- The Washington Times - Thursday, February 6, 2003

U.S. intelligence intercepts on Iraq's efforts to hide banned weapons from the United Nations were the highlight yesterday of new information made public to bolster the Bush administration's case for military action to disarm Saddam Hussein.
In an extraordinary public display of intelligence data, Secretary of State Colin L. Powell presented to the U.N. Security Council highly classified communications intercepts, along with satellite photos of weapons facilities and information from defectors of Saddam's regime.
Mr. Powell also disclosed new intelligence details showing Iraq's support for al Qaeda terrorists, including a key figure who was involved in the recent murder of a U.S. diplomat in Jordan.
The intelligence made public is based on "sources, solid sources," Mr. Powell said during a meeting before a session of the U.N. Security Council in New York. CIA Director George J. Tenet sat behind Mr. Powell during the 83-minute briefing.
The information shows Iraq is in "further material breach" of U.N. Resolution 1441, which was unanimously passed by the Security Council in November. The resolution calls on Baghdad to disarm or face military action.
One key communications intercept revealed by Mr. Powell involved a conversation between an Iraqi colonel and a "Capt. Ibrahim" within the 2nd Corps of the Iraqi Republican Guard. The intercept showed how the officers discussed removing "the expression … 'nerve agent' … whenever it comes up … in wireless communications."
Mr. Powell said the conversation showed "the senior officer is concerned that somebody might be listening."
"Well, somebody was," he said, noting that U.S. intelligence estimates Iraq has stockpiled between 100 tons and 500 tons of chemical weapons.
Mr. Powell also presented detailed intelligence showing an Iraqi government connection to international terrorists, including the al Qaeda network and Palestinian terrorist groups such as Hamas and Islamic Jihad.
"Iraq today harbors a deadly terrorist network, headed by Abu Mussab al-Zarqawi, an associate and collaborator of Osama bin Laden and his al Qaeda lieutenants," said Mr. Powell.
Al-Zarqawi ran a terrorist training camp in Afghanistan until the Taliban regime was ousted in November 2001. He recently "helped establish another poison and explosive training center camp … located in northeastern Iraq," Mr. Powell said, providing the world body with a satellite photo of the camp.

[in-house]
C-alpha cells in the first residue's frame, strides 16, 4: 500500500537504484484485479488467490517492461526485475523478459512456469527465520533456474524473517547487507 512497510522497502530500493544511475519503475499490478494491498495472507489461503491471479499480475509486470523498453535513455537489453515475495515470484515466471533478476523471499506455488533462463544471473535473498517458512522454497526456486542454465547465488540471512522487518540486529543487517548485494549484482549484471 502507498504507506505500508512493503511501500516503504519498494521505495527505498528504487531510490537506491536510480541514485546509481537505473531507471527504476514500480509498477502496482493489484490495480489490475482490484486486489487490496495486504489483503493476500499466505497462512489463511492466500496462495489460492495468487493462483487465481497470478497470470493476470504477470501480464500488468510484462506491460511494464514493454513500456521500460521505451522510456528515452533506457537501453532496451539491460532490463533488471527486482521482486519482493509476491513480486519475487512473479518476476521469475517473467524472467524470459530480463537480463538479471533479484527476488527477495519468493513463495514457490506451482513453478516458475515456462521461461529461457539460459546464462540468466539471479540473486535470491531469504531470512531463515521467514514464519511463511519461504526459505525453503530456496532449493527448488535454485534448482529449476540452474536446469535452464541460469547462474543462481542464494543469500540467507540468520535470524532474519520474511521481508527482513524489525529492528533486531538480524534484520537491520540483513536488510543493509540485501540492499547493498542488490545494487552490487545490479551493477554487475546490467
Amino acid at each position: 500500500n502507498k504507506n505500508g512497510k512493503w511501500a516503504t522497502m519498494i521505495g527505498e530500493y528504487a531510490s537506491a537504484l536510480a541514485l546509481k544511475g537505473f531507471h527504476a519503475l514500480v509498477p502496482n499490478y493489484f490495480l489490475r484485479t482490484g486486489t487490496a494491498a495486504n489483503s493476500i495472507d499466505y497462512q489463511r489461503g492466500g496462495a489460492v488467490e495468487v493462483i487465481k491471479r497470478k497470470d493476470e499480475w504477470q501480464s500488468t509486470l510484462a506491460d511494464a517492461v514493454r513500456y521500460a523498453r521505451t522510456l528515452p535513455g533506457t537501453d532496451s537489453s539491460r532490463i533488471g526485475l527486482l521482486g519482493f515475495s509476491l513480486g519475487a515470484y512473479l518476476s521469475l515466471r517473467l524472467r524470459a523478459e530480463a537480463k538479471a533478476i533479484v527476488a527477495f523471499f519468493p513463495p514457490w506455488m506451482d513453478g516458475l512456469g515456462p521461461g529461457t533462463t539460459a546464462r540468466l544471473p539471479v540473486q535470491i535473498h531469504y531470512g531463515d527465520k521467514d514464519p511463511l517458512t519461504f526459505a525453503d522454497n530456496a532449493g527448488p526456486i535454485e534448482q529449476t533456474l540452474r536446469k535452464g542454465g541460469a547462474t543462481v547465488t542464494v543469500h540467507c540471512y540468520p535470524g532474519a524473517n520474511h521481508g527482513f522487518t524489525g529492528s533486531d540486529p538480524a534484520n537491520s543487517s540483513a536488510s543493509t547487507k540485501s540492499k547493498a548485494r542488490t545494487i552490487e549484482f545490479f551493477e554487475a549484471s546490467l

"The network is teaching its operatives how to produce ricin and other poisons," he said.
Al-Zarqawi also was treated in Baghdad for wounds suffered in Afghanistan, and while he was in Iraq, some two dozen al Qaeda operatives set up a base of operations in that country starting in May, said Mr. Powell.
"These al Qaeda affiliates, based in Baghdad, now coordinate the movement of people, money and supplies into and throughout Iraq for his network, and they've now been operating freely in the capital for more than eight months," said Mr. Powell.
He also revealed that al Qaeda associates have been in regular contact with al-Zarqawi and had described Iraq as a "good place" for terrorist groups to maneuver.
Mr. Powell revealed that the murder in Jordan last year of U.S. diplomat Laurence Foley was carried out by al Qaeda terrorists using funds and weapons provided by al-Zarqawi.
The electronic intercepts were the most dramatic evidence of Iraqi efforts to evade and deceive U.N. weapons inspectors.
One audiotape, gathered by the U.S. National Security Agency, recorded two Iraqi officers discussing the upcoming visit of Mohamed ElBaradei, head of the International Atomic Energy Agency.
"We have modified this vehicle," one Iraqi official says in the intercepted message. "What do we say if one of [the inspectors] sees it?"
The Iraqis then discuss the activities of the Al-Kindi Co., an Iraqi firm that Mr. Powell said is involved in Iraq's banned weapons programs.
The two Iraqis then have the following recorded exchange: "I'll come to see you in the morning. I'm worried you all have something left," one official says.
"We evacuated everything. We don't have anything left," the other official states.
The exchange recorded on Nov. 26 one day prior to weapons inspectors entering Iraq was used by Mr. Powell to show that Saddam is not cooperating with the latest round of U.N. inspections.
A second intercept on Jan. 30 overhears an Iraqi Republican Guard officer at his headquarters discussing with a field officer the visit of inspectors to search a site for banned weapons.